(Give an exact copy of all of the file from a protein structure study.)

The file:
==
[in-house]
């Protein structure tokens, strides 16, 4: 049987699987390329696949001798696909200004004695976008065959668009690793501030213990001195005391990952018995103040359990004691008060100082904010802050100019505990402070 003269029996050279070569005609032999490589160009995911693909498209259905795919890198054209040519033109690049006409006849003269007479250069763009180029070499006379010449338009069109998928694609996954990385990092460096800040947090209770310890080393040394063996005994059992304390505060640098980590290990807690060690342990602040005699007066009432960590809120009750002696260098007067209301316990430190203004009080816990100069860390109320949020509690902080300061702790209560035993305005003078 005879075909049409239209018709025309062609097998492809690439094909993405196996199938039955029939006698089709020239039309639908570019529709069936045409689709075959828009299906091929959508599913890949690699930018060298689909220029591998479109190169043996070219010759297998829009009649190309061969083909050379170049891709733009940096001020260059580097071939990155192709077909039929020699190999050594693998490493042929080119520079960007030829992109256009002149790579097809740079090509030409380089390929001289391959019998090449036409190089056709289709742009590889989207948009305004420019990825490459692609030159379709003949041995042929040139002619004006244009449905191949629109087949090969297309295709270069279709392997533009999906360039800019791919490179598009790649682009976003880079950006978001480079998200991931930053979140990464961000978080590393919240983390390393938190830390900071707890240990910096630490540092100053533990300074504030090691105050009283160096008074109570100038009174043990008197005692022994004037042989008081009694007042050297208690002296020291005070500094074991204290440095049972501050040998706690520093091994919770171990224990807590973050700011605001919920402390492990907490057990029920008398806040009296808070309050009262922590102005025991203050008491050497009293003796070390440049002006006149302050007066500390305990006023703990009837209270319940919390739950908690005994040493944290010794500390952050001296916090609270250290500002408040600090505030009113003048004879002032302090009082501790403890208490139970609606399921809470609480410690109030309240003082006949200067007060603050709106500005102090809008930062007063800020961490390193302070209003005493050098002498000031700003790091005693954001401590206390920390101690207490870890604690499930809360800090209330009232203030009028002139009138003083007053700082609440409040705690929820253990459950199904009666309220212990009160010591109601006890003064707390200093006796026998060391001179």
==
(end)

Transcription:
[in-house]
């Protein structure tokens, strides 16, 4: 049987699987390329696949001798696909200004004695976008065959668009690793501030213990001195005391990952018995103040359990004691008060100082904010802050100019505990402070 003269029996050279070569005609032999490589160009995911693909498209259905795919890198054209040519033109690049006409006849003269007479250069763009180029070499006379010449338009069109998928694609996954990385990092460096800040947090209770310890080393040394063996005994059992304390505060640098980590290990807690060690342990602040005699007066009432960590809120009750002696260098007067209301316990430190203004009080816990100069860390109320949020509690902080300061702790209560035993305005003078 005879075909049409239209018709025309062609097998492809690439094909993405196996199938039955029939006698089709020239039309639908570019529709069936045409689709075959828009299906091929959508599913890949690699930018060298689909220029591998479109190169043996070219010759297998829009009649190309061969083909050379170049891709733009940096001020260059580097071939990155192709077909039929020699190999050594693998490493042929080119520079960007030829992109256009002149790579097809740079090509030409380089390929001289391959019998090449036409190089056709289709742009590889989207948009305004420019990825490459692609030159379709003949041995042929040139002619004006244009449905191949629109087949090969297309295709270069279709392997533009999906360039800019791919490179598009790649682009976003880079950006978001480079998200991931930053979140990464961000978080590393919240983390390393938190830390900071707890240990910096630490540092100053533990300074504030090691105050009283160096008074109570100038009174043990008197005692022994004037042989008081009694007042050297208690002296020291005070500094074991204290440095049972501050040998706690520093091994919770171990224990807590973050700011605001919920402390492990907490057990029920008398806040009296808070309050009262922590102005025991203050008491050497009293003796070390440049002006006149302050007066500390305990006023703990009837209270319940919390739950908690005994040493944290010794500390952050001296916090609270250290500002408040600090505030009113003048004879002032302090009082501790403890208490139970609606399921809470609480410690109030309240003082006949200067007060603050709106500005102090809008930062007063800020961490390193302070209003005493050098002498000031700003790091005693954001401590206390920390101690207490870890604690499930809360800090209330009232203030009028002139009138003083007053700082609440409040705690929820253990459950199904009666309220212990009160010591109601006890003064707390200093006796026998060391001179």